Before biomimetics, there was little interest in studying biological materials to gain inspiration for human invention. This is because researchers assumed that living things originated via “blind watchmaker” mechanisms. Since most researchers had discarded any thoughts of intelligent agency, it seemed only natural to think that living things would not help the human quest for improved or innovative designs. However, this stance has been almost completely replaced by a much more positive perspective. Somehow the “blind watchmaker” has morphed into an immensely skilled craftsman. Now it is realized that life forms display structures with design elegance, the watchmaker is considered to behave as though he is not only sighted, but also astoundingly intelligent.
“Biological materials such as the feather are hierarchically organised and intimately constructed such that the final design makes it difficult to separate the parts or their functions from the whole.” [. . .]
“Many biological systems have mechanical properties that are far beyond those that can be achieved using the same synthetic materials with present technologies. As Ashby et al. (1995) show, it is not so much the material properties of the components as their arrangement within the natural composites which give rise to the exceptional multifunctional properties.” (p.324)
The avian feather, mentioned in the above quote, is a case in point. Scholars have started by assuming simplicity and this has led to the under-estimation of hierarchical organization. Four years ago, Lingham-Soliar and co-authors reported work based on the hypothesis that the “mechanical structural organization of the rachis was hierarchical” and that this structure would be revealed if the unstructured matrix material surrounding the beta-keratin fibres could be removed. They managed to achieve matrix removal by a process of degradation using fungi. The emerging model of the structure has three zones, fully supporting the hypothesis (plus the foam-filled centre of the rachis, which acts as an energy absorber),
“These findings of Lingham-Soliar et al. (2010) refuted a previous contradictory claim that the beta-keratogenic tissue of the rachis and barbs was fully characterized ultrastructurally by histodifferentiation, i.e. the bulk of the rachis, calamus, and barb rami were comprised of typical, tile-like, stratified squamous epithelial tissues.” (p.325)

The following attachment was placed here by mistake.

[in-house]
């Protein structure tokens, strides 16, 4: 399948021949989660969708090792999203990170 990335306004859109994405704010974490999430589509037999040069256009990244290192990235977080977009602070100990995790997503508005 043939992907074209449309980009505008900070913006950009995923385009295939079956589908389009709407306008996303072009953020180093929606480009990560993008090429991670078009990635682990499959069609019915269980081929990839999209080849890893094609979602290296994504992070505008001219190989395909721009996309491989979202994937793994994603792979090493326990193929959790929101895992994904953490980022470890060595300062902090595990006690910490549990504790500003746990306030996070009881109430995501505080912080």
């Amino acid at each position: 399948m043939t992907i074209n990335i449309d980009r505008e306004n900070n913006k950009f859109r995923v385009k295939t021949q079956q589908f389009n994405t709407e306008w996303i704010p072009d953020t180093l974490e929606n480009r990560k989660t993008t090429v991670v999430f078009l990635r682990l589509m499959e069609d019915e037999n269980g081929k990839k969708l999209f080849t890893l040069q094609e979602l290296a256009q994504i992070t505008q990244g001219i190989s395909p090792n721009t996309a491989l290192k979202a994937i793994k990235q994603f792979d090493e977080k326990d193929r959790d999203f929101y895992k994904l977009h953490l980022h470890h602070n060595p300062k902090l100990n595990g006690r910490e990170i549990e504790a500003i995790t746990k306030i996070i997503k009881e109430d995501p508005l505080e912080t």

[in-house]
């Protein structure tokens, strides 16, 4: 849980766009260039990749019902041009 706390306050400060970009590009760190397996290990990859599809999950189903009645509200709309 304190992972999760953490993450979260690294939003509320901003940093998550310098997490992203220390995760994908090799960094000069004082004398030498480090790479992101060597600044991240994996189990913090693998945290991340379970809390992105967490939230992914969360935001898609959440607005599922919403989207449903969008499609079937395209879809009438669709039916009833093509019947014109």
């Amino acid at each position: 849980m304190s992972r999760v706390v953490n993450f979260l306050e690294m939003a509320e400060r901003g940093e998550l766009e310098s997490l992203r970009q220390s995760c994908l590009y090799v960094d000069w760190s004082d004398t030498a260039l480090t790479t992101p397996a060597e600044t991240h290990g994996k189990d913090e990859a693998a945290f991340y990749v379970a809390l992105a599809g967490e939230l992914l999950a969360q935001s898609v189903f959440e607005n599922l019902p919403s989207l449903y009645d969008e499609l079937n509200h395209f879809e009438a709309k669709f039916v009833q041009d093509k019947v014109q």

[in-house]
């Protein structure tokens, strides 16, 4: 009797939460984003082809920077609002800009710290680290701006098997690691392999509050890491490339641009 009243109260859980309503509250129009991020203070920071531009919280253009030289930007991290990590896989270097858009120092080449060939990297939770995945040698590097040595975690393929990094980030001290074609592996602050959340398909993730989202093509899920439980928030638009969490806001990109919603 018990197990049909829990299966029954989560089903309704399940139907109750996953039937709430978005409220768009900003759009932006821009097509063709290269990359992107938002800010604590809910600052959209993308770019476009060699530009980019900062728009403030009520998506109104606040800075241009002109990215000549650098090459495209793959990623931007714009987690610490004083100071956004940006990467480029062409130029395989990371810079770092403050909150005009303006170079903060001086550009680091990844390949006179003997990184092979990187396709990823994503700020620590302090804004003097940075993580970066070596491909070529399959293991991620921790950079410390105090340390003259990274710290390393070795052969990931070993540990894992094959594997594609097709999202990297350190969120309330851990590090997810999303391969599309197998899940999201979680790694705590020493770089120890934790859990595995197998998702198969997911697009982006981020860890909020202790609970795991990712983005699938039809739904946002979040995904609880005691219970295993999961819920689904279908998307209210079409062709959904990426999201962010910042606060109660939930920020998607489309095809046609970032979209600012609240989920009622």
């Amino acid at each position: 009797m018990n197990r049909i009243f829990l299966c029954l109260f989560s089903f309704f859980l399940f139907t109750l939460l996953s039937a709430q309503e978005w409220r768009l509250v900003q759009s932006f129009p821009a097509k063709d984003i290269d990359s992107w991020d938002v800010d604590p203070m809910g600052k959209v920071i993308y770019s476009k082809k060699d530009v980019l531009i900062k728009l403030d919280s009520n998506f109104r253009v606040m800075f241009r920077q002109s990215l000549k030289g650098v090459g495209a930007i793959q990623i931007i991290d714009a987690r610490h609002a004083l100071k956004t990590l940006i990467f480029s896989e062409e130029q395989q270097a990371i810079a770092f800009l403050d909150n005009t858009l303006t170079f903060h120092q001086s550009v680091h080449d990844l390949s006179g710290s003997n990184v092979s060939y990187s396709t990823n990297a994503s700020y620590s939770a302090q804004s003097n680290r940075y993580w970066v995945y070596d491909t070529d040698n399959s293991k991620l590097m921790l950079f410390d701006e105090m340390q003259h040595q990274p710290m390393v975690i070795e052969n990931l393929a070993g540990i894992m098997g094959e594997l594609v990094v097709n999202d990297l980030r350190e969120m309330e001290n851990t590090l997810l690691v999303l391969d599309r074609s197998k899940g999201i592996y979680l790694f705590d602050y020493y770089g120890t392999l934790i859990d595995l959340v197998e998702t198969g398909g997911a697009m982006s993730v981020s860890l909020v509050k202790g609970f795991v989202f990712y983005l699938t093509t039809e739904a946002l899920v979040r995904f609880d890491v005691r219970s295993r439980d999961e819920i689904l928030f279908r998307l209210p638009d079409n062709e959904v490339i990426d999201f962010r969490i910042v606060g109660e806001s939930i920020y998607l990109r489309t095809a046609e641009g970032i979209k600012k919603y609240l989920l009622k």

[. . .] “We now know, with the discovery of a cross-fibre system in the epicortex of the barbs and rachis, that the feather microfibre structure is far more complex than previously thought and highly anisotropic.” (p.333)
In the paper reviewed here, Lingham-Soliar summarises previous work before showing how these new insights into feather structure increase our understanding of functionality and performance. He refers to the feather as “a classic example of bioengineering”. Taking the fracture mechanics of feathers as his starting point, the discussion covers: (1) crack-stopping, (2) stiffness, ductility and buckling, (3) torsion and flexion, and (4) ductile tearing. These findings feed into the conclusions. A relevant excerpt is below.
“In the feather, the cross-fibre architecture may provide a key mechanism for preventing damage to the rachis and barbs. However, a rigid system risks being loaded with dangerously high forces during flight. In this context, it is noteworthy that the longitudinal fibre system of the cortex not only provides stiffness but, in contrast to the cross-fibre system of the epicortex, importantly, allows torsion, which would help to lower the critical bending moment needed to cause local buckling failure. At the core of this understanding is the presence of two distinctive fibre systems, that of the epicortex and of the cortex, which in given circumstances will inevitably function in synergy to promote ideal feather aerodynamics. The potential for future biomechanical discussions are clear.” (p.333)
Having heard (earlier this year) Gareth Dyke speak on aspects of his research, I was particularly interested in Lingham-Soliar’s critique of his view (co-authored with Robert Nudds, published in Science) that Archaeopteryx was incapable of flapping flight because its feathers could not cope with the stresses and strains that flapping imposes. Lingham-Soliar draws on his own biomechanical analysis and concludes that Nudds and Dyke’s approach is flawed: